IP356F13A JavaScript – Session Three Notes

Consider this picture.

Learning Cycle

Can you see how this applies to what you are doing before our sessions and while we are together?

Please reply with a comment about our third session on JavaScript.

Highlights / Metacognition

  • What did you think was the most valuable thing that happened for you tonight?
  • What did you learn from that?
  • What will you do with that knowledge?


  • Now that we’ve had our third session, what do you want to know?
  • What could we have done better?

If you spot a question from someone else and you can answer it – please do.


7 thoughts on “IP356F13A JavaScript – Session Three Notes

  1. […] Optional but sincerely appreciated – you can reply to the questions in IP356F13A JavaScript – Session Three Notes […]

  2. I liked learning how to construct functions. It was very valuable for me to be able to put the code in jsbin and work together as a class to manipulate it. I find that I can understand it a lot better when I can see the immediate outcome of the code.

    I’m completely new to Javascript, so this is very foreign to me. After this course is over, I don’t know if I will be able to write javascript, but I think now I will be able to read it and understand what is going on.

    I’d like to learn about making forms, and just a brief idea of what happens when someone fills out a form- where does the info go? Is that even done by javascript?

    Hands-on activity really works for me, and I’d like to see more of it! Great class!

    • JimUBC says:

      Hi Shantala,

      Thanks for posting this. It’s really useful feedback for me. It’s good to know that using jsbin is working for you and to have your insights as to why that approach works for you.

      A very brief thought about forms (we can talk about this in class too):
      Typically when someone fills in a form and clicks the a button to submit the data, this sends the data within the form to the web server. This is usually in the form of a request for another page (submit the data and request an acknowledgement). The data is processed at the web server.

      JavaScript (client side JavaScript) is often used to test the validity of the data in the form before the page is sent to the web server. JavaScript can also be used in forms to help a user submit reasonable data by providing user interface cues like dynamically generated drop-down lists. We can talk about these ideas in class on Wednesday.

    • Garda Logawa says:

      Hi Shantala, as Jim mentioned, in forms, JavaScript is mostly used to validate user’s input (ex: check if a field is blank, check if email field has “@”).

      In today’s practice, forms are commonly found inside an HTML page that contains:

      1. HTML providing the page’s content and structure.
      2. CSS managing the appearance of the page.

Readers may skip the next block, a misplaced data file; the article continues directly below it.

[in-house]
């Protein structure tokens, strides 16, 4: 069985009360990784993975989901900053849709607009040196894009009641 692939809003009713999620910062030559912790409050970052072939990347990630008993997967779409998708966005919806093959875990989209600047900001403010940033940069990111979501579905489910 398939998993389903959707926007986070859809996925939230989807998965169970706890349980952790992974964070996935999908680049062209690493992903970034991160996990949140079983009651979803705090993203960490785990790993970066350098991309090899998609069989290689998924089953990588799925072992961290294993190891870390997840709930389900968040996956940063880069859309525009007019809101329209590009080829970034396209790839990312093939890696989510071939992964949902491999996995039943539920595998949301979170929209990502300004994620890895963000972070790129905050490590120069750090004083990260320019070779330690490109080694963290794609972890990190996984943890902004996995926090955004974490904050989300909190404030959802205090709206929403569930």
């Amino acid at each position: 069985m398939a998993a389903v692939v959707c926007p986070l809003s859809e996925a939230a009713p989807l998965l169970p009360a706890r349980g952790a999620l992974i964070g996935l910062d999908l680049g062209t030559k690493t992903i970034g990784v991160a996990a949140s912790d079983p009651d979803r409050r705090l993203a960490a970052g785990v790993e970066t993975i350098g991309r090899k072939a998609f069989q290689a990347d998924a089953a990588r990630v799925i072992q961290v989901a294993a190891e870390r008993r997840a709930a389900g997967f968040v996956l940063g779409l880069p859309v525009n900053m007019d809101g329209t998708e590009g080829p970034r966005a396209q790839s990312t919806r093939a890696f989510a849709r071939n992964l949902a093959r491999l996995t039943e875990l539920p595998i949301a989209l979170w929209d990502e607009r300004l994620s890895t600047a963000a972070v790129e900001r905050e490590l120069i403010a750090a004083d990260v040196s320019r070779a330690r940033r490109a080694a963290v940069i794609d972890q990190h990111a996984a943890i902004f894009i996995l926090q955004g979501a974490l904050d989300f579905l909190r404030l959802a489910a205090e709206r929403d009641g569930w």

3. JavaScript to validate the user’s input / reset form (everything client related).
      4. PHP codes to process input variables (server side), which may include:
      5. SQL codes to relate the variables to a database (server side)..

      For example: http://www.giigle.com/search.php?question=whale. the page “search.php” probably contains a form that has an input field to a variable called “question”, then a user input “whale” then submitted the form.

      I hope that helps to give you the big picture.

  3. Garda Logawa says:

    There are several things that I feel most valuable last week. Passing parameters to functions, creating a dynamic div with innerHTML, and iteration. The explanation about variables and function scope was very easy to be understood. Also, as Shantala mentioned, Hands-on activity is really great.

    I started programming since the very early days with GWBasic and it’s really great to see the change in how we communicate with the computer. I remember the early days when we were wondering if one day there will be a dynamic programming language which does not need to be compiled and can run in almost any platforms.

    Looking forward to today’s class and hoping to learn and try more features of JavaScript.

    More than that, although a bit outside of the JavaScript topic, I’d like to share that I have been having difficulties for months with 3G/GPRS data transfer between embedded systems and cloud servers. FTP didn’t work because my system doesn’t allow opening more than 1 connection, and sending sql commands isn’t viable because of super small memory limit. Last week’s class made me realize that I’ve been thinking too complicated and I can actually send the data through http port just like HTML forms.

  4. […] IP356F13A JavaScript – Session Three Notes (jimubc.wordpress.com) […]

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